Last week’s price action for the stock market smacked of a rally that had run out of good news to justify rising share prices.
All the heavy-hitting stocks that pack the top quartile of the S&P 500 had posted great numbers, except the house that Bezos built: Amazon.com, Inc. (NASDAQ:AMZN). The Fed beat the drum of quantitative easing (QE) but gave a wink and a nod that, somewhere down the road, a taper here and a taper there might be in order. The Fed’s balance sheet currently stands at $8.2 trillion and is climbing.
Lastly, Congress lined up more than 60 votes that were needed to pass a $550 billion bipartisan infrastructure bill. It tees up President Biden’s $3.5 trillion economic plan. The infrastructure package should pass the Senate by the end of this week, assuming everyone wants to break for the traditional summer August recess that was established in the Senate’s earliest years to allow senators to escape the heat, spend time with family, meet constituents in their home states and catch up on personal affairs.
Going home without an infrastructure package following decades of delay is a political lemon at a time when the country is facing further challenges with the COVID-19 variants. The proposed infrastructure plan includes $110 billion in new spending for roads and bridges, $73 billion of electric grid upgrades, $66 billion for rail and Amtrak and $65 billion for broadband expansion. It also provides $55 billion for clean drinking water and $39 billion for transit.
Spending will commence just as federal unemployment benefits are set to expire on Sept. 6, but the fresh outbreak of COVID-19’s Delta variant might serve as a reason to extend the benefits. Most of the companies that occupy the top tier of each sector of the economy are making vaccinations mandatory. For the business of business, “the show must go on,” regardless of COVID-19. Momentum for vaccine mandates has been building, with President Joe Biden stating last week that all federal employees and on-site contractors must be vaccinated or submit to regular testing and mitigation requirements.
To date, the notion of returning to lockdowns and shut-ins is off the table because the vaccines work, which is the current position of the Biden administration. But according to Reuters, during the last week, the U.S. averaged about 610,020 doses administered each day. At that rate, it will take a further 108 days to administer enough doses for another 10% of the population. This raises some questions about the speed of a highly contagious Delta variant infecting the population versus the time needed to vaccinate those who are willing to receive the needed doses.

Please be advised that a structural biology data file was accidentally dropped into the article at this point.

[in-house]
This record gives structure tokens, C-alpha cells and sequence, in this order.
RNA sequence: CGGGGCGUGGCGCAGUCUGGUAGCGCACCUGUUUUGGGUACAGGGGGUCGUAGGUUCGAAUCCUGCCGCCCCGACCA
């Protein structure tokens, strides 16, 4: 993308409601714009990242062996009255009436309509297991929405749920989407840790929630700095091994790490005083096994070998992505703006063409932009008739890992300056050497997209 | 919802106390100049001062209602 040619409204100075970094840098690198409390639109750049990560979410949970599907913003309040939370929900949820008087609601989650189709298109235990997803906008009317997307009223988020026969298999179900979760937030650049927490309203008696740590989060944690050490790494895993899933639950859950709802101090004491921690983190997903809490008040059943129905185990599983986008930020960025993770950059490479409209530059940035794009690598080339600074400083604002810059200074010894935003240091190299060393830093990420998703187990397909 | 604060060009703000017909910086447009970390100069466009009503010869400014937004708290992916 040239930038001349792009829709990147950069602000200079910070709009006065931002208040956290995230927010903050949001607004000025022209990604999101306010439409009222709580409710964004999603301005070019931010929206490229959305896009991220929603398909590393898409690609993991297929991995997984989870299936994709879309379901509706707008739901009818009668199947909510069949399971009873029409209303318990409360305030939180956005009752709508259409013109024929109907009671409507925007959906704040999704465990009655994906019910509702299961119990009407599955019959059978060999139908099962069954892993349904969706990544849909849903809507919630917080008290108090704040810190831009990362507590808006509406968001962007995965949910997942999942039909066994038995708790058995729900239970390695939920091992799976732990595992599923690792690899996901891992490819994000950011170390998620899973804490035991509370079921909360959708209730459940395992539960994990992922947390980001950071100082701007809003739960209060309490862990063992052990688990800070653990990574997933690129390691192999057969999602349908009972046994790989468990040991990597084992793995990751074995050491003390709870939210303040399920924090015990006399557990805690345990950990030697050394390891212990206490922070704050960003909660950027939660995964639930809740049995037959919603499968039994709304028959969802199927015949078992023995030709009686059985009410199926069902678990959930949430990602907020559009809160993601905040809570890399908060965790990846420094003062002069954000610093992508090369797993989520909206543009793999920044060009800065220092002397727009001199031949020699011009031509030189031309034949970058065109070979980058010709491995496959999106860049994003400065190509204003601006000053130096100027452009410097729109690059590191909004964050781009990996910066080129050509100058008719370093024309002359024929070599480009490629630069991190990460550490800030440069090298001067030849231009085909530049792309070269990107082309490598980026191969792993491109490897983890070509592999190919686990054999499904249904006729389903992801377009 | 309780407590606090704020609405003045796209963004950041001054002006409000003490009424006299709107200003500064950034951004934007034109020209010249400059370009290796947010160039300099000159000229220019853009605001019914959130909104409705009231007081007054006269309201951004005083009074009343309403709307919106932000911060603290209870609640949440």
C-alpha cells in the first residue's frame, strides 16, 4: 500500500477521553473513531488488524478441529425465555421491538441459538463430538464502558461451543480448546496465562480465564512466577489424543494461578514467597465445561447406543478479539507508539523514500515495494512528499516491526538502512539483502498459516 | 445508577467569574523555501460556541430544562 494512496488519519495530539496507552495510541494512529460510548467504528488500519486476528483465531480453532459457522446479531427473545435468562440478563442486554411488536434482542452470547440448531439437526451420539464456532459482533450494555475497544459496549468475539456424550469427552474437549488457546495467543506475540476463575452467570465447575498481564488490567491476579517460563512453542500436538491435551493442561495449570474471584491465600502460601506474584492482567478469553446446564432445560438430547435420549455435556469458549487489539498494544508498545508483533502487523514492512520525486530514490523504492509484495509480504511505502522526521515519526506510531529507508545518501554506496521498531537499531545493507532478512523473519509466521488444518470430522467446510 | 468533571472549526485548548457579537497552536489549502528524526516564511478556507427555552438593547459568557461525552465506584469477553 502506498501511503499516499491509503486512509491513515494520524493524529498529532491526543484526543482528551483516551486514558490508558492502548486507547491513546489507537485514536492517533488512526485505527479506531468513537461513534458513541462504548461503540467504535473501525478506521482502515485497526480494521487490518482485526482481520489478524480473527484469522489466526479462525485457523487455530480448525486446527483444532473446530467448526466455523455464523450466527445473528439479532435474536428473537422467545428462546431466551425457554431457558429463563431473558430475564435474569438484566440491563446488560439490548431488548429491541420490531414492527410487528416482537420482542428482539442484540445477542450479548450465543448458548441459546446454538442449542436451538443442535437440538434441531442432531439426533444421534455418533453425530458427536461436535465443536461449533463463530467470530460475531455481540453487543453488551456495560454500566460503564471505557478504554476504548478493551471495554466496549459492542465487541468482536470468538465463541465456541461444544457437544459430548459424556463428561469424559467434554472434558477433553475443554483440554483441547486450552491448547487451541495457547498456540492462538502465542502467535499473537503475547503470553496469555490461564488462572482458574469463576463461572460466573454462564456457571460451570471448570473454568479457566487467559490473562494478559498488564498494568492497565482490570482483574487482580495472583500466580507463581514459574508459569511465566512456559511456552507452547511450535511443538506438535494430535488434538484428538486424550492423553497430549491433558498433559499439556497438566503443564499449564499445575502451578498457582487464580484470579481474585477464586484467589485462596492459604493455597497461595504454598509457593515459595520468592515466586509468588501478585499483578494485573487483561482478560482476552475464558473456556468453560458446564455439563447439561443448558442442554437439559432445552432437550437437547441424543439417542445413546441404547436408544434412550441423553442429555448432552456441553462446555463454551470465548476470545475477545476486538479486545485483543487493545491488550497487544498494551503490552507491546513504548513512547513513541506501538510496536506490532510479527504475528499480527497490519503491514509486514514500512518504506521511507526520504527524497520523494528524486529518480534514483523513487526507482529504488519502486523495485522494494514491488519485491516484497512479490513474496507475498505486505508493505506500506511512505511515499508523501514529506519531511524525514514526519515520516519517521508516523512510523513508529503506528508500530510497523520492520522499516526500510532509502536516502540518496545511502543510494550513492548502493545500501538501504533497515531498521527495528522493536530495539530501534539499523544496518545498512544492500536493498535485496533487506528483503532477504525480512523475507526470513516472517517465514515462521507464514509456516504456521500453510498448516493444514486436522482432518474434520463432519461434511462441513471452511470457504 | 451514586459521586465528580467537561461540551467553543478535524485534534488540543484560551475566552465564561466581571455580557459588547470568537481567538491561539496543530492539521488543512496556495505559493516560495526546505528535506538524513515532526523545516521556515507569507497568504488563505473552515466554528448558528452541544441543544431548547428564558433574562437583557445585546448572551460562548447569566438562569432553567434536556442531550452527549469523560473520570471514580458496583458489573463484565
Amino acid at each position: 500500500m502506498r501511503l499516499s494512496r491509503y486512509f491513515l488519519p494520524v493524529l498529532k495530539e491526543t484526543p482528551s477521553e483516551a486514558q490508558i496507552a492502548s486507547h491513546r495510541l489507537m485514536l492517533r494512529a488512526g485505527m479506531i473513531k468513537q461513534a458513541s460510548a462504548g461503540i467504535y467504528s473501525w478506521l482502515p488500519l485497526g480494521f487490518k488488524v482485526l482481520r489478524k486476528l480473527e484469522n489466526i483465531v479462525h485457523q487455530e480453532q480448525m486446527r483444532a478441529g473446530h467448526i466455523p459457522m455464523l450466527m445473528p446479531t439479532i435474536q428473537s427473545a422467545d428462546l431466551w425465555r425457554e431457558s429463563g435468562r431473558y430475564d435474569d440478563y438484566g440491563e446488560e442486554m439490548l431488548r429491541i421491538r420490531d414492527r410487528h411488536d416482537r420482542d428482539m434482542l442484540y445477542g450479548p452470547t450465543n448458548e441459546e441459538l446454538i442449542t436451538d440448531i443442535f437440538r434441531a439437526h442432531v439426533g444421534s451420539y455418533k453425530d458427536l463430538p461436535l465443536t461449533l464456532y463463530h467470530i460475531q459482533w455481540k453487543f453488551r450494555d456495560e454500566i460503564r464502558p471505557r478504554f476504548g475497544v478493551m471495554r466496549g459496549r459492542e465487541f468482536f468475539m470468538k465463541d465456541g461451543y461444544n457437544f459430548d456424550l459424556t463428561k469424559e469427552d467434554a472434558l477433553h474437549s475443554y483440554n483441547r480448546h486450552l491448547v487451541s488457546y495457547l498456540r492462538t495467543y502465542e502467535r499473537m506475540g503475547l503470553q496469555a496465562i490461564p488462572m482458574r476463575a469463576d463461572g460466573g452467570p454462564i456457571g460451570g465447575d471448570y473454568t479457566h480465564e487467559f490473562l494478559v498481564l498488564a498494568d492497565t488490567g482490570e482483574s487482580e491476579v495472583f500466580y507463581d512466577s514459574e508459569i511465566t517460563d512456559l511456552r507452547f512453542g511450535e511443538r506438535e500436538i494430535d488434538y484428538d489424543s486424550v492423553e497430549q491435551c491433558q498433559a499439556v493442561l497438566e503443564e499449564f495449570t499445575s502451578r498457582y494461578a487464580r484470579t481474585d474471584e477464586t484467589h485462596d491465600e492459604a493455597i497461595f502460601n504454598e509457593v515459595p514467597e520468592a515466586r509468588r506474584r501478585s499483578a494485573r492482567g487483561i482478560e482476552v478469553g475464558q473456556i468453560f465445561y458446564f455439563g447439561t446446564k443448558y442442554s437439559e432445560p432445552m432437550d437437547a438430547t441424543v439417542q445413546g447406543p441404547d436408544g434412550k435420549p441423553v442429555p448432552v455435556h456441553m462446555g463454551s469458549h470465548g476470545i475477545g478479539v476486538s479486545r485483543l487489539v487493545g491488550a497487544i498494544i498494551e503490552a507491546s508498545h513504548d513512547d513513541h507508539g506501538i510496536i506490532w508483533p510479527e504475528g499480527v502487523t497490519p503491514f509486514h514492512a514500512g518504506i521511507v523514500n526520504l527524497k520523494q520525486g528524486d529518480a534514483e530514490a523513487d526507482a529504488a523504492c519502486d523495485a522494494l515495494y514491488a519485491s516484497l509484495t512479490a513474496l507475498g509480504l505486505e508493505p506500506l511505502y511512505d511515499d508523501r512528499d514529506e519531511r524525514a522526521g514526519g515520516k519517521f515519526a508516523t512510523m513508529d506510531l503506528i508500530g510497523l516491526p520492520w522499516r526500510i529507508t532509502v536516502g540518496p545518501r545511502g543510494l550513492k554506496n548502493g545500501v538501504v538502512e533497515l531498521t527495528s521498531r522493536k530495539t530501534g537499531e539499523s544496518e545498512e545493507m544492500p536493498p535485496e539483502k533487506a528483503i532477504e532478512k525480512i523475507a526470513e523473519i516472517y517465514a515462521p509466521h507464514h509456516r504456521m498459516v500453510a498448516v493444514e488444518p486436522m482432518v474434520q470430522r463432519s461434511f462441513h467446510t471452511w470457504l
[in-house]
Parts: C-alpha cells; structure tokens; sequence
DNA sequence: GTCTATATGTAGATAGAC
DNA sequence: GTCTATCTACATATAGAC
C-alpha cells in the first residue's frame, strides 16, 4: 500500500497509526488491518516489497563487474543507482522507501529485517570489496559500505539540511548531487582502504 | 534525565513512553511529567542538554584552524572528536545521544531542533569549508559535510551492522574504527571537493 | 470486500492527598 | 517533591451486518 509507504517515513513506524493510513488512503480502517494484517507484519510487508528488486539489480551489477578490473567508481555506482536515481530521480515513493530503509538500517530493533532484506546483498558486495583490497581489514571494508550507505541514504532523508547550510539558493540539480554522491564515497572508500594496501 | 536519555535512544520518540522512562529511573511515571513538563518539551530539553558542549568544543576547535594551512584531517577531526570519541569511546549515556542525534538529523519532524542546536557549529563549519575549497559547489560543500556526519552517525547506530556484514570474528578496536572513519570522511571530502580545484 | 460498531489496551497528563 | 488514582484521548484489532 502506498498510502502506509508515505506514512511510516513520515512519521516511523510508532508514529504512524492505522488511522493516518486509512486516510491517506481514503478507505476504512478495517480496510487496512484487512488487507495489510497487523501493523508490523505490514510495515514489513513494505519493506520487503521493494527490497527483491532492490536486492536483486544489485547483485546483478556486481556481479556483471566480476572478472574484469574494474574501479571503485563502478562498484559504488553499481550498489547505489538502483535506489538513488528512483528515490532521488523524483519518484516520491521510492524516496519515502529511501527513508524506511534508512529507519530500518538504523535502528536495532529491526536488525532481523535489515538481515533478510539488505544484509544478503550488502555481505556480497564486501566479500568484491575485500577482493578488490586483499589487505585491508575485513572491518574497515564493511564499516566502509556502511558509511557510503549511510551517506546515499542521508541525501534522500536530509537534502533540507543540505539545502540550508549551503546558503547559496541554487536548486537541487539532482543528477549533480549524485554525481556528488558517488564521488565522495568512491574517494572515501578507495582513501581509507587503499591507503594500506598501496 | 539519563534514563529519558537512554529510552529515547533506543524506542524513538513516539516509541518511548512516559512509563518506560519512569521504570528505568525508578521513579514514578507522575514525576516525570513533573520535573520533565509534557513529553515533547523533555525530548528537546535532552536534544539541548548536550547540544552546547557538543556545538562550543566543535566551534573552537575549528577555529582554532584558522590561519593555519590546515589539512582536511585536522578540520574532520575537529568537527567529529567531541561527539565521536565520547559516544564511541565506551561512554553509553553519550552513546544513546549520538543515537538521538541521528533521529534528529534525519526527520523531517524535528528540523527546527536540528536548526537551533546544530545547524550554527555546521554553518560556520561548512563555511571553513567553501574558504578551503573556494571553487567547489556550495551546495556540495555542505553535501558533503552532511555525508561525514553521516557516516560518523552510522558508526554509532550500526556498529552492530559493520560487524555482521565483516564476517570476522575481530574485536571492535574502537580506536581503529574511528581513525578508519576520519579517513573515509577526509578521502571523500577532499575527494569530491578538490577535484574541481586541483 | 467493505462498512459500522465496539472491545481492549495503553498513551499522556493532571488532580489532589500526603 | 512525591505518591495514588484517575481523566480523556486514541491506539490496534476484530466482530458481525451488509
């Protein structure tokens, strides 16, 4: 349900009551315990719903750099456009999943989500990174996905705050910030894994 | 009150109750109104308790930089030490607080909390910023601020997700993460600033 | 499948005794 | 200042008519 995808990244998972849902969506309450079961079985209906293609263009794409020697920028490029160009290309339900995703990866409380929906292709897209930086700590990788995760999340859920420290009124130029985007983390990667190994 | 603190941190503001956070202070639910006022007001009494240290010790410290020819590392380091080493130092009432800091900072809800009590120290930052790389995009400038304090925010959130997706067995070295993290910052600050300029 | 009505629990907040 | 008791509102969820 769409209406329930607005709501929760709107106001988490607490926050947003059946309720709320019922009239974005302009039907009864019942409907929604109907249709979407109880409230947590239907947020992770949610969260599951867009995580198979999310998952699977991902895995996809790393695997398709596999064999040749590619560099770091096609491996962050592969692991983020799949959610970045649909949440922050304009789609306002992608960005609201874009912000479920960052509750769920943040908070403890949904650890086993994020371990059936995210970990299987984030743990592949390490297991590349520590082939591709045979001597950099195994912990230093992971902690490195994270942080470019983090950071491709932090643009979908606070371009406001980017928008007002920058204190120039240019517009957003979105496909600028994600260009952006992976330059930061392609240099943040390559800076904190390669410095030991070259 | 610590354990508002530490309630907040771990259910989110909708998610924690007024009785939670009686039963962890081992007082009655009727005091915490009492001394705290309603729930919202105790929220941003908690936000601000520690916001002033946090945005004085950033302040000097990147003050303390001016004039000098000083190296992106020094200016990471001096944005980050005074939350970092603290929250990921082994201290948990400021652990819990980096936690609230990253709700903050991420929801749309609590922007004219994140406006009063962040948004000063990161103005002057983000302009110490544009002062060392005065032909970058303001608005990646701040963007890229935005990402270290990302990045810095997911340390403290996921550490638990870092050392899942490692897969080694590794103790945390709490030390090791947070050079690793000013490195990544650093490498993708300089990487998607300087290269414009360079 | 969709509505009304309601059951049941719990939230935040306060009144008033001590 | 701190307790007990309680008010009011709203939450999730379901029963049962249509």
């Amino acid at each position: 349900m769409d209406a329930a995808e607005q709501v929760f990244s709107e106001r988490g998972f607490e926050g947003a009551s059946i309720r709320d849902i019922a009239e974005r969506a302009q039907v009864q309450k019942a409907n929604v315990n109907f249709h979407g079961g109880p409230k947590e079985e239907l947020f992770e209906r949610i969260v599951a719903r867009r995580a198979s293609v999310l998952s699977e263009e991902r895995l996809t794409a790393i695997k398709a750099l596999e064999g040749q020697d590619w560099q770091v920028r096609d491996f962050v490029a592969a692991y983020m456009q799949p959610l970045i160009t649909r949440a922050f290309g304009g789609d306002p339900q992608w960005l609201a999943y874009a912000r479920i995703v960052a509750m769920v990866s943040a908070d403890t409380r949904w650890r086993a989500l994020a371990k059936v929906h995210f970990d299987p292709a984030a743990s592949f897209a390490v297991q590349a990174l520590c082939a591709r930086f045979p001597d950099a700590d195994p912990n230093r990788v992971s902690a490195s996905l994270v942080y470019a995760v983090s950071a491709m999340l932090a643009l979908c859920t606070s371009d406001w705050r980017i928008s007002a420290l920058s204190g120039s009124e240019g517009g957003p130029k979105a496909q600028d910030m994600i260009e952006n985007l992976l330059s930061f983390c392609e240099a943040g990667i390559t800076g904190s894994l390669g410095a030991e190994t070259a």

And then there is the rising flight of capital from Hong Kong and China amid the growing crackdowns on businesses and free society. Tensions are increasing in reaction to the new set of security laws. If spurred to action, the United States could respond by invoking sanctions through the Hong Kong Human Rights & Democracy Act that allows America to revoke Hong Kong’s special economic and trading status.
The United States can impose tariffs on China’s products that flow through Hong Kong, and the U.S. Treasury could restrict portfolio flows to and from Hong Kong. Such actions could trigger widespread capital flight as there are no capital restrictions. The increasingly fraying relationship between China and the United States has been largely ignored by the U.S. equity market.
The reason Hong Kong is so vital is that it represents the keyhole to western financial markets. Investors, venture capitalists and businesses that want western dollars have to usually go through Hong Kong to access capital via the western banking connections in Hong Kong. There is a sense that these relationships are at risk, fueling a steep 28% correction in China’s market and a 16% drop in Hong Kong’s market.
Hong Kong is unique in that it has an open capital account structure without any capital controls. Money can move in and out very quickly and is a fuel for capital flight if triggered by a material decline in real estate values and intervention by Chinese government authorities. The fear arising from the regulatory rampage on Chinese internet platform companies is that it will spread to other industries.
Major global financial firms with a big presence in Hong Kong, such as BlackRock and UBS Wealth Management, are on high alert to protect client assets against future policy changes that could further downside risk to asset valuations. Hong Kong residents are fleeing to the United Kingdom following China’s crackdown in which protestors exercising freedom of expression can face life imprisonment.
Hong Kong is a city that operates under a real estate-based economy and is seeing the highest number of vacant homes hit the market in 18 years. The exodus of people has rental rates sliding by 10%, according to a recent Bloomberg report. The point here is that there are plenty of new reasons for capital to leave China and Hong Kong and find a new home in the U.S. bond and equity markets.
There might be some further back-and-filling following a stellar earnings season and Fed policy meeting. But with so many leading companies raising third-quarter and full-year guidance, the firehose of liquidity from the Fed, Congress and global investors into U.S. stocks should keep any and all corrections short and shallow.